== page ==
Tweezing, Tugging, Twirling: The many faces of Trichotillomania

By: Suzanne Feinstein, PhD

Trichotillomania, often referred to as hair-pulling disorder, is a complex condition characterized by an irresistible urge to pull out one’s hair. This disorder can affect individuals of any age and can lead to noticeable hair loss, distress, and social or functional impairment.

 The act of pulling hair can be focused and intentional, or it can be automatic and done without full awareness.

Understanding Trichotillomania

Trichotillomania is classified as an impulse control disorder, where the individual experiences an increasing sense of tension before pulling the hair and pleasure, gratification, or relief when pulling the hair out. It can be associated with other psychiatric conditions such as anxiety, depression, and obsessive-compulsive disorder (OCD).

Here are some specific behaviors associated with trichotillomania:

  1. Tweezing or Pulling: Individuals with trichotillomania often pull out specific types of hair, such as scalp hair, eyelashes, eyebrows, facial hair or pubic region. They may use tweezers or their fingers to do so.

  2. Eating Hair (Trichophagia): Some people with trichotillomania engage in a behavior called trichophagia, where they bite, chew, or even swallow the hair they’ve pulled out. This behavior can have negative effects on their daily lives.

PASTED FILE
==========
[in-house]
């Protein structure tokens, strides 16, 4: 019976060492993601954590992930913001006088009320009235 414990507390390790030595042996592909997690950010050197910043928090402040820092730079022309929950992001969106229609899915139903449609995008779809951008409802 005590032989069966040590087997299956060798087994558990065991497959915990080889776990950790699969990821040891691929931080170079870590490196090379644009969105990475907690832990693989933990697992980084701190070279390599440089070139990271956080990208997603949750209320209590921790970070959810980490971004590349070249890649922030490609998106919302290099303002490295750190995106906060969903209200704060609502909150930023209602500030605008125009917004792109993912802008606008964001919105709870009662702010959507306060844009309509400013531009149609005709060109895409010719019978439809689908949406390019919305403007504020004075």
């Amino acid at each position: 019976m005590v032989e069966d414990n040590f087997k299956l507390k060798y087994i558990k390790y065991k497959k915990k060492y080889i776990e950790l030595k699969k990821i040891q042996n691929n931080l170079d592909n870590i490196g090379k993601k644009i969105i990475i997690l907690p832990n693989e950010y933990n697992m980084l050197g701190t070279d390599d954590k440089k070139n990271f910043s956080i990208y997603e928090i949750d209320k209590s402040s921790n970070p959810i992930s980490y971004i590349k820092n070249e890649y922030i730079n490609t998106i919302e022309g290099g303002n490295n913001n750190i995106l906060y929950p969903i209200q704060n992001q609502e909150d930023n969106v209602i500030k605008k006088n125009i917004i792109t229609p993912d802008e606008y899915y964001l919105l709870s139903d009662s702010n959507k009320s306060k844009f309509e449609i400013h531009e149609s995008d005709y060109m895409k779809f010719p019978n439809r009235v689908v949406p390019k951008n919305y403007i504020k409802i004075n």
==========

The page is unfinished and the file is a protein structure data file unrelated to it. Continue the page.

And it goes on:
3. Tugging and Twirling: Trichotillomania may involve repetitive tugging or twirling of hair. This can be a way to soothe anxiety or provide sensory stimulation.

  4. Pulling off Split Ends: Individuals may excessively cut or pull off their split ends, causing more damage to their hair. This behavior can be very time consuming and result in eye strain, back pain or other types of discomfort.

The Psychological Aspect

The psychological underpinnings of trichotillomania are multifaceted. For some, it serves as a coping mechanism to relieve stress, anxiety or boredom. For others, it may be a form of self-expression or a way to exert control over one’s body when other areas of life feel uncontrollable.

Despite efforts, people find it challenging to stop or decrease hair-pulling due to the rewarding, tension relieving or gratifying nature of the behavior. The behavior leads to clinically significant distress or impairment, affecting social, academic, or occupational functioning.

Hair pulling is compulsive in nature. It can be performed with varying degrees of awareness, or without any conscious thought, causing significant hair loss and distress. Trichotillomania can cause severe emotional distress. Individuals who struggle with trichotillomania often deal with shame, anxiety, depression, or embarrassment. They may use scarves, wigs, or makeup to cover affected areas.

In addition, people with hair pulling struggle to find family or friends or even clinicians who can understand their condition. This can contribute to avoidance of close relationships. They may refrain from social events or activities that expose hair loss, engage in secrecy to keep hair pulling hidden, and avoid speaking about their struggles due to a lack of sensitivity or understanding from others.